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10 Signs Your Brain Is Aging Faster Than You Are

Here's how to tell the difference between normal signs of aging and clues that may point to diseases.

A little memory loss is normal

First things first: There’s a big difference between the brain changes of normal aging and the cognitive disruptions of diseases like Alzheimer’s and other forms of dementia. “In a normal, healthy brain, the major thing that happens as we get older is our neurons slow down a bit,” says Michael R. Wasserman, MD, board member of the American Geriatrics Society’s Health in Aging Foundation. Such slowing could mean taking a bit longer to process or react to new information. But Dr. Wasserman is quick to add two crucial points. One: Everyone is different. “I’ve met plenty of 100-year-olds who are sharp as a tack.” And two: Cognitive problems that make it harder to get through your day, such as the following signs and symptoms, shouldn’t be accepted as part of aging; they should be taken as a signal to see your doctor.

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Short-term memory loss

When it comes to disorders of the older brain, Alzheimer’s disease is a biggie, and it has a pretty clear early warning sign. “The area of the brain Alzheimer’s affects most is short-term memory,” says Dr. Wasserman. “So the major early symptom of the disease is short-term memory loss—that’s what everyone notices.” This could include everything from forgetting the day’s events to an inability to recall instructions. Repeating questions or forgetting recent conversations are also among the indicators, says David M. Holtzman, MD, Professor and Chairman, Department of Neurology, Washington University in St. Louis. “This can be caused by dysfunction in the medial temporal lobe, frequently among the first signs of Alzheimer’s disease as well as some other brain disorders,” he explains.

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Long-term memory loss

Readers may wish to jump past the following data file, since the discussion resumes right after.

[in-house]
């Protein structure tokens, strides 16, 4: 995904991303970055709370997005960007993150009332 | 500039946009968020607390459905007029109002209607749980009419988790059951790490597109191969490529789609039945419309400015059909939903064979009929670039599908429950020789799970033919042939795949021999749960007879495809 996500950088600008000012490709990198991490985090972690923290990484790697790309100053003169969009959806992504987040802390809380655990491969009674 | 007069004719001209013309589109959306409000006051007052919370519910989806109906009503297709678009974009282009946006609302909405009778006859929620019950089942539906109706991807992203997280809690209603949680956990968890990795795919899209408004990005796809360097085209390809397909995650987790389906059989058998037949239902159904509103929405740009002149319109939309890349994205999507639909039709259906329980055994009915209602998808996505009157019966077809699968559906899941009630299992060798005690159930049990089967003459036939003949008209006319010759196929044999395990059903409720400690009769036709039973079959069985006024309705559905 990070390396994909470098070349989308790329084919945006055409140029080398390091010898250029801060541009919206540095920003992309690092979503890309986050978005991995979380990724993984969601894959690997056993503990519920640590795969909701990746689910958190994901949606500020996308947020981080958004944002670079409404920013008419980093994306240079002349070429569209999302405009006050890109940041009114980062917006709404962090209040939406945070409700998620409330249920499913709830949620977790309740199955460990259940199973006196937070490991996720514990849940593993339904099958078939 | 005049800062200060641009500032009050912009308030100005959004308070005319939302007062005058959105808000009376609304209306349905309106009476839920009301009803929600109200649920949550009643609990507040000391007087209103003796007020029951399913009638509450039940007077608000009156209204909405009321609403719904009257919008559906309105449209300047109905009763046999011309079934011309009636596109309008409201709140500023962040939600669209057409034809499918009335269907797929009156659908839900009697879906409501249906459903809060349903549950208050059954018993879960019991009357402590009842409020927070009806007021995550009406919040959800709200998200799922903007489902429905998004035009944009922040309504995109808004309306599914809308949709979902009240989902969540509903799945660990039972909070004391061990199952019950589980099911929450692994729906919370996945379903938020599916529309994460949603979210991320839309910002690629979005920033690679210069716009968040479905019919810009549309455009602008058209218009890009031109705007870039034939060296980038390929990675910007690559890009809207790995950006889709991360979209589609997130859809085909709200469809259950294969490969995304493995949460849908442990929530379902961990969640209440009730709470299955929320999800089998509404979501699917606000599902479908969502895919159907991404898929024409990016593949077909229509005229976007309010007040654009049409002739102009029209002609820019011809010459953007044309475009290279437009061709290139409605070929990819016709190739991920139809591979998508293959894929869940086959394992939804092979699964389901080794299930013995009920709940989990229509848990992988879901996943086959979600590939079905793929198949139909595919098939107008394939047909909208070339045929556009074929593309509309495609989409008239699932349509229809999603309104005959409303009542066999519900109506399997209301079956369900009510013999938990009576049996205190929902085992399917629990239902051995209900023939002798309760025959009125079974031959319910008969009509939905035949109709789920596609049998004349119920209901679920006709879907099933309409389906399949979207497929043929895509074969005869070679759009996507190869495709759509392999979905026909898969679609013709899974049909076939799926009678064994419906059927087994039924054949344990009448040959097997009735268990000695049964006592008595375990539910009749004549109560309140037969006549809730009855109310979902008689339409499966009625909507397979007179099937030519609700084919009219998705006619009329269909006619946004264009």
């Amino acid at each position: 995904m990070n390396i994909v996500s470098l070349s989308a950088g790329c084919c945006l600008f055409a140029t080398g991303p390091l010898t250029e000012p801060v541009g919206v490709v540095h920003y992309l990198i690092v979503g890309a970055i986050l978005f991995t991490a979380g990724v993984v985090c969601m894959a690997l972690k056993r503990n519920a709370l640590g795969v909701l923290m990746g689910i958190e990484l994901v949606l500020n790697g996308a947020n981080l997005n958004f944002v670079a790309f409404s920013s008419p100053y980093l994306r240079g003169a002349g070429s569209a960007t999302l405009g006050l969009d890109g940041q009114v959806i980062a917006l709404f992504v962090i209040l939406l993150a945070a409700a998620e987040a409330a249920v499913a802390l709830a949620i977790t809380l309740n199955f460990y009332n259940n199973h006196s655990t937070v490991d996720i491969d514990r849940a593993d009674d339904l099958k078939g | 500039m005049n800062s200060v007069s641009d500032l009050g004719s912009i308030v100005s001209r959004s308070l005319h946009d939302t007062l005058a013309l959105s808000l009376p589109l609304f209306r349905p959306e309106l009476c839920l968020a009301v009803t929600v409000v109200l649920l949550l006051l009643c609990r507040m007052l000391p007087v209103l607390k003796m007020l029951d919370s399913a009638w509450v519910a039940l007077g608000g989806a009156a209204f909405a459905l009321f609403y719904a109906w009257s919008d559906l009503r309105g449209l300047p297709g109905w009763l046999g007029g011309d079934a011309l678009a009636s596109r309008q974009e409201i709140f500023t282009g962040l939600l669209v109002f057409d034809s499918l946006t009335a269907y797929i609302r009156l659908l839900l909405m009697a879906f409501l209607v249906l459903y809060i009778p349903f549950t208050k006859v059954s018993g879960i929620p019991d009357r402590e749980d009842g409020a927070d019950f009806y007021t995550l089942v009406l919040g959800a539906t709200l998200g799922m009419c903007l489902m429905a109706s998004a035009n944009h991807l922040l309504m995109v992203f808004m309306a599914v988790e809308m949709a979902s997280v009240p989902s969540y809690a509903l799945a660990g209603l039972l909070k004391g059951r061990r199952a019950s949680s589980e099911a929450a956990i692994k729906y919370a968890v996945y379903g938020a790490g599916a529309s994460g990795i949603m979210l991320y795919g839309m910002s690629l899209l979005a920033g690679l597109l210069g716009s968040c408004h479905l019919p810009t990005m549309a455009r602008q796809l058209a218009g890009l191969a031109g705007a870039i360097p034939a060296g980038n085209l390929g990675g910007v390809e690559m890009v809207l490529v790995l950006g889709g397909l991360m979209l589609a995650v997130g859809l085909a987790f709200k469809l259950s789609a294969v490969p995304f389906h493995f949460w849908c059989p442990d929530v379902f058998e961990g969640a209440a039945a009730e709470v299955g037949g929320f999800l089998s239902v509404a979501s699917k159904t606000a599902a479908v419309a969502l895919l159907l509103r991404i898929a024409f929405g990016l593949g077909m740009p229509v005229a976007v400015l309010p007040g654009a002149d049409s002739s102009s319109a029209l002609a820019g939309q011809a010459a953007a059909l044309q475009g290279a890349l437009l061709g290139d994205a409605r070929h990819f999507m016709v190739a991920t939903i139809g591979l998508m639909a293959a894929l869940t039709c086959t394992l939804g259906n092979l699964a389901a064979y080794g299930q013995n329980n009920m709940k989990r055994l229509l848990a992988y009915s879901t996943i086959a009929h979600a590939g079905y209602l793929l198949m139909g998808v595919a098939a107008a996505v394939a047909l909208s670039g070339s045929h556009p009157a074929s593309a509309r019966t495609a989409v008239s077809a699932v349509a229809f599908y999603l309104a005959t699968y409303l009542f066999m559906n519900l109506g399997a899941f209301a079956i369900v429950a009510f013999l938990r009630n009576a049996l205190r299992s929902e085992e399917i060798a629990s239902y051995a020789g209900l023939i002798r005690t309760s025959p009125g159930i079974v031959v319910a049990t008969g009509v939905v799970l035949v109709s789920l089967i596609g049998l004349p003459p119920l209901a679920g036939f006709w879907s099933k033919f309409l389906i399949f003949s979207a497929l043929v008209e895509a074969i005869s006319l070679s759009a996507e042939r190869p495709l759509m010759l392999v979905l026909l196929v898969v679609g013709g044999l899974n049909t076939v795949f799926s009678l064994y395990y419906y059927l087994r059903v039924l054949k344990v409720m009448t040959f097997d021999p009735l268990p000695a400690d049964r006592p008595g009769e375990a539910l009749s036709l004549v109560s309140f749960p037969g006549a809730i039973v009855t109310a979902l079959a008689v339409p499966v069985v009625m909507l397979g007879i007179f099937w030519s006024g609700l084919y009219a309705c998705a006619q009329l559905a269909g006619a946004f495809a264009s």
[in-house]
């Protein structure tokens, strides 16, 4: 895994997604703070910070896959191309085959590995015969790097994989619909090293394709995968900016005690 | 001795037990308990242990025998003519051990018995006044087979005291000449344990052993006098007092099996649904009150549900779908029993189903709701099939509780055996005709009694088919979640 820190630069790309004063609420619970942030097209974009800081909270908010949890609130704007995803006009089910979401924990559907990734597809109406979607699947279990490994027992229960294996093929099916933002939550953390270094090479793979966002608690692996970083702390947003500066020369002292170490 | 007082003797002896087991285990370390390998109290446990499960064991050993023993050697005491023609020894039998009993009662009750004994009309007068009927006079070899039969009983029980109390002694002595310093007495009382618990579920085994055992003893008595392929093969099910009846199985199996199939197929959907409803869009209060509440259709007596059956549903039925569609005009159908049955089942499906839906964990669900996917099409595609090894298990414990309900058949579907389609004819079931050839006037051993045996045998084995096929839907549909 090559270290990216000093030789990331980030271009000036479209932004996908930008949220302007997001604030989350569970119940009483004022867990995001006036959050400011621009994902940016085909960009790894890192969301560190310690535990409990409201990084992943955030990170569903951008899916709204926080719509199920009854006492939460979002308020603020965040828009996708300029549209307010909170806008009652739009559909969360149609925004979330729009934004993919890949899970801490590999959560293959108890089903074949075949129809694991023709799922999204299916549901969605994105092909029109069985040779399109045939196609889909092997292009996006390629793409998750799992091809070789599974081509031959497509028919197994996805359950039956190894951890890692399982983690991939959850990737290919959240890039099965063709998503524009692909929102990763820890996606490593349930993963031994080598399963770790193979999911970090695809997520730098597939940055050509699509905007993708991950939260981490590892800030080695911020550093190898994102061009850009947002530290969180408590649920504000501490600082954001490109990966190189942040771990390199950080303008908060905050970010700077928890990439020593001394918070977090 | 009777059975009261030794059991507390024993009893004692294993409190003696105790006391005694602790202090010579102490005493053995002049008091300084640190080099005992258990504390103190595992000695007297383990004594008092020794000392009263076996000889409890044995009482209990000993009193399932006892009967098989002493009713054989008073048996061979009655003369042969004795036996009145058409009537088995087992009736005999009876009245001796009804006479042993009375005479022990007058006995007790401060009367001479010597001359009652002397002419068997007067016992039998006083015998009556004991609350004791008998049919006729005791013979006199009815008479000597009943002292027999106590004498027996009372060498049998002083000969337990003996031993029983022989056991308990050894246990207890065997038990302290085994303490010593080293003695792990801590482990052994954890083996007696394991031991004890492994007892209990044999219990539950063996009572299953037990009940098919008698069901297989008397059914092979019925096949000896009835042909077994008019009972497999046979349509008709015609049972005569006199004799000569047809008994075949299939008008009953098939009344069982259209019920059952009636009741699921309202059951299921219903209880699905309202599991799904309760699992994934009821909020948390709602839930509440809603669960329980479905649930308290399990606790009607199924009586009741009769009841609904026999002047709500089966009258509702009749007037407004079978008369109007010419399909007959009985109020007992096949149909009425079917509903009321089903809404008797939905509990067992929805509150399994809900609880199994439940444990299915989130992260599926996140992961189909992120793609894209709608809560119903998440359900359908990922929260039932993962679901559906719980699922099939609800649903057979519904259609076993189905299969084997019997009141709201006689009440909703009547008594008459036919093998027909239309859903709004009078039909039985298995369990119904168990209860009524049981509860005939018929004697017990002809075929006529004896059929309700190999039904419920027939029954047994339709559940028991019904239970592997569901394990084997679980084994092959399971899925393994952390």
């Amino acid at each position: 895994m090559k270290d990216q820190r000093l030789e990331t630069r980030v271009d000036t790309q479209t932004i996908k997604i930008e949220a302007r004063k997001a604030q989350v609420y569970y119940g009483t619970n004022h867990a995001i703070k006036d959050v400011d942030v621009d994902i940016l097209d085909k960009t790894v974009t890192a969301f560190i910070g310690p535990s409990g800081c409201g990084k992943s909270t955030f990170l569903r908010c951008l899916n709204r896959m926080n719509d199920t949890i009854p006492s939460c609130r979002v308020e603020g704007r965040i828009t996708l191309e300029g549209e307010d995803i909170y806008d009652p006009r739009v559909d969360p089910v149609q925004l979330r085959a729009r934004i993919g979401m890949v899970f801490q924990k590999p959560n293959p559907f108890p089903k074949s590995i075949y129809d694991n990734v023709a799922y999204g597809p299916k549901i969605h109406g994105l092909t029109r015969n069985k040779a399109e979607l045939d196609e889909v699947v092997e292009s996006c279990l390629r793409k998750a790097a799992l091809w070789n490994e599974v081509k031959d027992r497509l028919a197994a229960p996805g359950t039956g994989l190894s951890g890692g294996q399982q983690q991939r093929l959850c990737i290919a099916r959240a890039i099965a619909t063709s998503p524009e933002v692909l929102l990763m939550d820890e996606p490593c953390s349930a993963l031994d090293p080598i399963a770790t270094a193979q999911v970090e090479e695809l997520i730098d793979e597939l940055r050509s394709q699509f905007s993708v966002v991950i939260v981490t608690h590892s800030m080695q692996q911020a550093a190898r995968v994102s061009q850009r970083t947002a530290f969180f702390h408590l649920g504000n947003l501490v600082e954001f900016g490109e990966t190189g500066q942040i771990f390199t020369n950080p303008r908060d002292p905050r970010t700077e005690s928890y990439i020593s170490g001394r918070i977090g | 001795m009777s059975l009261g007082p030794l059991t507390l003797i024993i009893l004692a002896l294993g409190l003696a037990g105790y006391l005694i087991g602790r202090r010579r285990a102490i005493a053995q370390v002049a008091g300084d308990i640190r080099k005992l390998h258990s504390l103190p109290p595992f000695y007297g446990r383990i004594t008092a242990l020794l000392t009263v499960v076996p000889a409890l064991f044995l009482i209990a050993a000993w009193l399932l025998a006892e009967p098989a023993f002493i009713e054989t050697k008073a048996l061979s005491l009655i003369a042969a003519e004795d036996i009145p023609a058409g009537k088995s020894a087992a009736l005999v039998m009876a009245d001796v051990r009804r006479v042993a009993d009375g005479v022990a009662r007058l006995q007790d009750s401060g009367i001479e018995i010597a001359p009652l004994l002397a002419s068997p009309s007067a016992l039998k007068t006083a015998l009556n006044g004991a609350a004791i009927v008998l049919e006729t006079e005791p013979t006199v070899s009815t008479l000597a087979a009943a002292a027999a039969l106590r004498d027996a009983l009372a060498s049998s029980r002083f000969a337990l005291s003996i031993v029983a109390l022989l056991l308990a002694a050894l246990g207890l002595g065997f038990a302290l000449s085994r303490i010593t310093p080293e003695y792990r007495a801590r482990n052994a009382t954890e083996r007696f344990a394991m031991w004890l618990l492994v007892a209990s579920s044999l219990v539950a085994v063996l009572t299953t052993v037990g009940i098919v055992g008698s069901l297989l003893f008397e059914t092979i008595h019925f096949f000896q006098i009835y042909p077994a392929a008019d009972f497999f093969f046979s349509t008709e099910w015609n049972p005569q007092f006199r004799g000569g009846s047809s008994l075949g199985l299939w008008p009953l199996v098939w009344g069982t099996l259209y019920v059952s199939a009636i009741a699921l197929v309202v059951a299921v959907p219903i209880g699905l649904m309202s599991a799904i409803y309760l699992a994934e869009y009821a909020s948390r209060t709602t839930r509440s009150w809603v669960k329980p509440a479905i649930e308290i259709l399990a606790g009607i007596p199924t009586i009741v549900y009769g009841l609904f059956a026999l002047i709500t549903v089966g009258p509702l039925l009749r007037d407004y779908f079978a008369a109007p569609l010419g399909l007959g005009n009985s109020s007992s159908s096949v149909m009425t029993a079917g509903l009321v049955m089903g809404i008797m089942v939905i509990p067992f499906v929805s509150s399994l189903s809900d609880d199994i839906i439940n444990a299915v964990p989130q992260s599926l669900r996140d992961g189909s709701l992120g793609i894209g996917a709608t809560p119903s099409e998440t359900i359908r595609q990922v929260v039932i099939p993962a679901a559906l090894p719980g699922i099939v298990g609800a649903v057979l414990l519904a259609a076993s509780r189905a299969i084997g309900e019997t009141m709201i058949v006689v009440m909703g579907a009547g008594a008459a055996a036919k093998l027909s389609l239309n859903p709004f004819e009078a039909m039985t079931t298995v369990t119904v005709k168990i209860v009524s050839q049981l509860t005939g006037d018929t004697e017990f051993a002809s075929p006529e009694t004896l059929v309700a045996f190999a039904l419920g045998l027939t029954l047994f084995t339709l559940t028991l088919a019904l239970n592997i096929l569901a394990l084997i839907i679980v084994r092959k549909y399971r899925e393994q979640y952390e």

If your memory problems extend to things that happened years or decades in the past, it’s possible you might be dealing with a different type of dementia, says Dr. Wasserman. “For people with Alzheimer’s, long-term memory tends to hold out, but with other forms of dementia you may have more long-term memory issues.” Multi-infarct dementia—caused by multiple strokes that interrupt blood supply resulting in damaged brain tissue—is probably the best example because the strokes may hit part of the brain responsible for long-term memory, he explains.

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Trouble finding words

Even a healthy 40-year-old can catch herself having trouble coming up with someone’s name. But later in life, difficulty remembering vocabulary basics—like words for often-used items from “toaster” to “steering wheel”—could be a sign of cognitive problems. “This is caused by difficulty in the parts of the brain that control language, usually in the left temporal or parietal lobe, and it can also be the first sign of Alzheimer’s disease, other neurodegenerative disorders, a structural brain lesion or stroke-related damage,” Dr. Holtzman explains.

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Botching the checkbook

Another early sign of Alzheimer’s could be problems with executive function, which lives in a brain region called the prefrontal cortex. “Executive function is higher-level thinking,” says Dr. Wasserman. “So if someone is having trouble managing the checkbook or reasoning through decisions, those are the sorts of things you’ll see in the earlier stages of Alzheimer’s.” (These are the habits you never knew were aging your brain.)